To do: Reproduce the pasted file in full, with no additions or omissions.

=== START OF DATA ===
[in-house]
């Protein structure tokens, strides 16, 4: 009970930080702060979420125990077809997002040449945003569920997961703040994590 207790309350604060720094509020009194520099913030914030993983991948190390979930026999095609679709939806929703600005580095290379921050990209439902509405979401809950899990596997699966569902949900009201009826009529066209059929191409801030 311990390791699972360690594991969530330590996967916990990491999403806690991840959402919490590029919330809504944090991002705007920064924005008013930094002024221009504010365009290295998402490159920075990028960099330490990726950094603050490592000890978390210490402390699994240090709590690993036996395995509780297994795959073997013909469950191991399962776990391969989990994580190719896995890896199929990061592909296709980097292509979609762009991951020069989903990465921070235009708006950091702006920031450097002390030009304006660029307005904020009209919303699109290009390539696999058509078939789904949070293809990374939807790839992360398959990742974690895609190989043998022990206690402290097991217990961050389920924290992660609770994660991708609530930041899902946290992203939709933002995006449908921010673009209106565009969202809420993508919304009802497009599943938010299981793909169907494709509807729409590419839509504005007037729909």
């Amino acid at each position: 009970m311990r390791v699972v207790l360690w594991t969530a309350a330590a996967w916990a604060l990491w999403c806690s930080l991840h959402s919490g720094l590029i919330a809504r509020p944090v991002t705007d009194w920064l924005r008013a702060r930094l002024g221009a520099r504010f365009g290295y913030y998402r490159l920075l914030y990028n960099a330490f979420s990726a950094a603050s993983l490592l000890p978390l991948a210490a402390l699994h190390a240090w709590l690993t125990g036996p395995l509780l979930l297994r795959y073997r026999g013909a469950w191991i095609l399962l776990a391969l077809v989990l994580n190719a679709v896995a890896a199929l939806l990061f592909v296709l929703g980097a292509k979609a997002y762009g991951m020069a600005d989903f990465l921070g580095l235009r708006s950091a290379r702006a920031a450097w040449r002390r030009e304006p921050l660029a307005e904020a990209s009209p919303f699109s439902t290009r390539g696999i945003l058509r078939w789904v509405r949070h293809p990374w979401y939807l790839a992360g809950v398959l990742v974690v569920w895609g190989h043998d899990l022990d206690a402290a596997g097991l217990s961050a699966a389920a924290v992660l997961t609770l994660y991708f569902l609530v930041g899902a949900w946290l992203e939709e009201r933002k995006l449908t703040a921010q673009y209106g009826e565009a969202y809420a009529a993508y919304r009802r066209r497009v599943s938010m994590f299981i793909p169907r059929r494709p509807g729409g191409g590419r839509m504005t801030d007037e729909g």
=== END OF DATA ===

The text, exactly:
[in-house]
């Protein structure tokens, strides 16, 4: 009970930080702060979420125990077809997002040449945003569920997961703040994590 207790309350604060720094509020009194520099913030914030993983991948190390979930026999095609679709939806929703600005580095290379921050990209439902509405979401809950899990596997699966569902949900009201009826009529066209059929191409801030 311990390791699972360690594991969530330590996967916990990491999403806690991840959402919490590029919330809504944090991002705007920064924005008013930094002024221009504010365009290295998402490159920075990028960099330490990726950094603050490592000890978390210490402390699994240090709590690993036996395995509780297994795959073997013909469950191991399962776990391969989990994580190719896995890896199929990061592909296709980097292509979609762009991951020069989903990465921070235009708006950091702006920031450097002390030009304006660029307005904020009209919303699109290009390539696999058509078939789904949070293809990374939807790839992360398959990742974690895609190989043998022990206690402290097991217990961050389920924290992660609770994660991708609530930041899902946290992203939709933002995006449908921010673009209106565009969202809420993508919304009802497009599943938010299981793909169907494709509807729409590419839509504005007037729909």
């Amino acid at each position: 009970m311990r390791v699972v207790l360690w594991t969530a309350a330590a996967w916990a604060l990491w999403c806690s930080l991840h959402s919490g720094l590029i919330a809504r509020p944090v991002t705007d009194w920064l924005r008013a702060r930094l002024g221009a520099r504010f365009g290295y913030y998402r490159l920075l914030y990028n960099a330490f979420s990726a950094a603050s993983l490592l000890p978390l991948a210490a402390l699994h190390a240090w709590l690993t125990g036996p395995l509780l979930l297994r795959y073997r026999g013909a469950w191991i095609l399962l776990a391969l077809v989990l994580n190719a679709v896995a890896a199929l939806l990061f592909v296709l929703g980097a292509k979609a997002y762009g991951m020069a600005d989903f990465l921070g580095l235009r708006s950091a290379r702006a920031a450097w040449r002390r030009e304006p921050l660029a307005e904020a990209s009209p919303f699109s439902t290009r390539g696999i945003l058509r078939w789904v509405r949070h293809p990374w979401y939807l790839a992360g809950v398959l990742v974690v569920w895609g190989h043998d899990l022990d206690a402290a596997g097991l217990s961050a699966a389920a924290v992660l997961t609770l994660y991708f569902l609530v930041g899902a949900w946290l992203e939709e009201r933002k995006l449908t703040a921010q673009y209106g009826e565009a969202y809420a009529a993508y919304r009802r066209r497009v599943s938010m994590f299981i793909p169907r059929r494709p509807g729409g191409g590419r839509m504005t801030d007037e729909g």